The absence of the felt presence of The Lord is his normal means of increasing our faith and of getting us to the point of believing in the power of his word alone, without “signs and wonders,” that is to say, without the feeling of his presence or external props. [cf John 4:46-54]
(Fr. Keating assumes that one is trying to avoid sin. God knows one will not be successful in avoiding sin, but resistance to temptation should/must be there. Stubborn attachment to sins, by definition, can also cause an “absence of the felt presence of The Lord” for fairly obvious reasons.)
In reference to the story of the Canaanite woman begging for help in Matthew 15:21-28 (emphasis added below):
Who is this daughter who was so “sorely tempted by a demon?” It might not be too farfetched to consider the daughter as a symbol of what Paul calls, “the physical part of our being,” [2 Cor 4:16] which is truly tormented by a demon at this crisis in our lives when we go to God, and his former tenderness, sweetness, and whatever else we may have received, are turned to dust and ashes. The more we plead, the less we seem to be heard. The lower we crawl in the dust, the more he seems to suggest getting lower. It is the cry from a heart that is really serving God which Jesus seems to turn down here. Why? Because we are “unprofitable servants” and have no right to the “food of the children.” We have no true right to anything in order of grace. It is precisely by facing up to this reality that we pass from confidence in our own merits to faith in his mercy. As soon as she acknowledged that she had no right to food, she got not only a crumb, but the whole banquet. That is really the substance of the crisis of faith—and it’s resolution.
A few pages later (emphasis added):
Ask somebody whom God is trying to jockey into this kind of crisis, and he usually will say something like this: “I’m going backwards. God doesn’t love me anymore. He doesn’t listen to my prayers. He never gives me what I want. I can’t find him in books. Prayer is a mess, one distraction after another. Temptations of every kind abound.”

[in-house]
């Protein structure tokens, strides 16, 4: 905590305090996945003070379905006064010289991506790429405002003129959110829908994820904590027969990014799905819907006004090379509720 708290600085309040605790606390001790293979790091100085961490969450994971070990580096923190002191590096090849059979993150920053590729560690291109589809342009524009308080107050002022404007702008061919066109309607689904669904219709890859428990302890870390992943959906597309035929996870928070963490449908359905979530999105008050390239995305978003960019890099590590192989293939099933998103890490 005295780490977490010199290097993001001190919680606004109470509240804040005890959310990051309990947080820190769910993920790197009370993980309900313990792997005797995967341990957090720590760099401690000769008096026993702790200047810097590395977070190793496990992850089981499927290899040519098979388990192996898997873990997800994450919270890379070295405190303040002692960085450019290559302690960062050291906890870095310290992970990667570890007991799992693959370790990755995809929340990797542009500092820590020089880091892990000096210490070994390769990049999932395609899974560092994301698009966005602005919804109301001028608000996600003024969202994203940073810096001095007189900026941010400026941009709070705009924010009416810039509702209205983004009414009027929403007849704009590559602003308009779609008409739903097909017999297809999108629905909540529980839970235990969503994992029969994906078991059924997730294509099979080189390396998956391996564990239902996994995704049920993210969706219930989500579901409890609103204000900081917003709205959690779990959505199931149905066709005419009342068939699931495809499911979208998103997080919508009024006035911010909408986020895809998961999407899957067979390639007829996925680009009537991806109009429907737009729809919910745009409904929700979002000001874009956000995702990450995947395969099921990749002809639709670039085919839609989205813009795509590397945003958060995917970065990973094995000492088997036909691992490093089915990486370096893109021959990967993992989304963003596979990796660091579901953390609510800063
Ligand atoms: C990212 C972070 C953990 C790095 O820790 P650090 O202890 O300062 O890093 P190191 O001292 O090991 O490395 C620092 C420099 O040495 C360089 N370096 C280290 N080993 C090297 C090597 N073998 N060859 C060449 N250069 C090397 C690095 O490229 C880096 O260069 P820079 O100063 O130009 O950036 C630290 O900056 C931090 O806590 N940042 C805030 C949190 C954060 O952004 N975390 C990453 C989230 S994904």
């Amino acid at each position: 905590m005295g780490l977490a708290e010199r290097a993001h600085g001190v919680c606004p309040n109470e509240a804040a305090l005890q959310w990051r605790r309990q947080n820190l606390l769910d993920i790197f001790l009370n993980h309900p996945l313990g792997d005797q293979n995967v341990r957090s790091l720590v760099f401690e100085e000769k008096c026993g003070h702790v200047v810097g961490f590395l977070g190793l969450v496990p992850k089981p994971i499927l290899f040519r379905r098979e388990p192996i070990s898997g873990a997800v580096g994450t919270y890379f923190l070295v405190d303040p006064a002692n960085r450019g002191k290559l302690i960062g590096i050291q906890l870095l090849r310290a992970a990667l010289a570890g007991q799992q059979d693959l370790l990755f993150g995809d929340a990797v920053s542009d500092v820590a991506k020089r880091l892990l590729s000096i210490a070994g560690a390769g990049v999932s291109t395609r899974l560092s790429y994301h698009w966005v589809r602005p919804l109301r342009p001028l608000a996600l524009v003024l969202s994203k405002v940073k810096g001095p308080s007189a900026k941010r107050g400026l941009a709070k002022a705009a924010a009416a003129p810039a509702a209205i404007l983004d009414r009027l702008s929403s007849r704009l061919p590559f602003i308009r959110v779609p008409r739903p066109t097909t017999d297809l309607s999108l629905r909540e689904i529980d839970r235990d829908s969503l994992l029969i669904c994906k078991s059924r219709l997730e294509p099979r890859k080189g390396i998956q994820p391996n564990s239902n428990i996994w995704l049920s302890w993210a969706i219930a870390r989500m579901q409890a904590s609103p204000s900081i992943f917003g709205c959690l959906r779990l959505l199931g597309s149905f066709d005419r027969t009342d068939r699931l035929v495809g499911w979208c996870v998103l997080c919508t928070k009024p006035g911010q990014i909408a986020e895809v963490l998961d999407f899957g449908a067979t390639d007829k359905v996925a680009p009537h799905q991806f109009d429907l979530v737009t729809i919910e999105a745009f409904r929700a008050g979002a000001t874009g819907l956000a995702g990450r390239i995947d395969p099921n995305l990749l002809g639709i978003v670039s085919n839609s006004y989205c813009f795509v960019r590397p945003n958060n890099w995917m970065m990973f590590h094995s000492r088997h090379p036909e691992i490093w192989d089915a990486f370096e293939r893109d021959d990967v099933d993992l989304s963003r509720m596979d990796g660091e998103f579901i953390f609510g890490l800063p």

And yet underneath all that debris there is the same kind of perseverance and longing for contact with God which shows grace is secretly at work. What is actually being destroyed is our dependence on our own ways of going to God. Actually these much loved souls are being invited by Christ to the same kind of expansion of faith that the Canaanite woman experienced. Remember what the grand finale was. At a certain point, when her confidence reached the degree Jesus was waiting for, he acquiesced and said to her, “Woman, great is your faith. You can have anything you want!”
What we really want and what the Holy Spirit is inspiring us to long for in the crisis of faith is a confortation with the Word of God in or inmost being. It is contact with the divinity of Christ. It is to be brought inwardly face to face with the living God, who, faith assures us, dwells within us, and who, hope reassures us, will reward those who seek him with his presence.
O Father, I hope this is where I am. I do not know. I cannot see. I trust You. Lead me where You want me.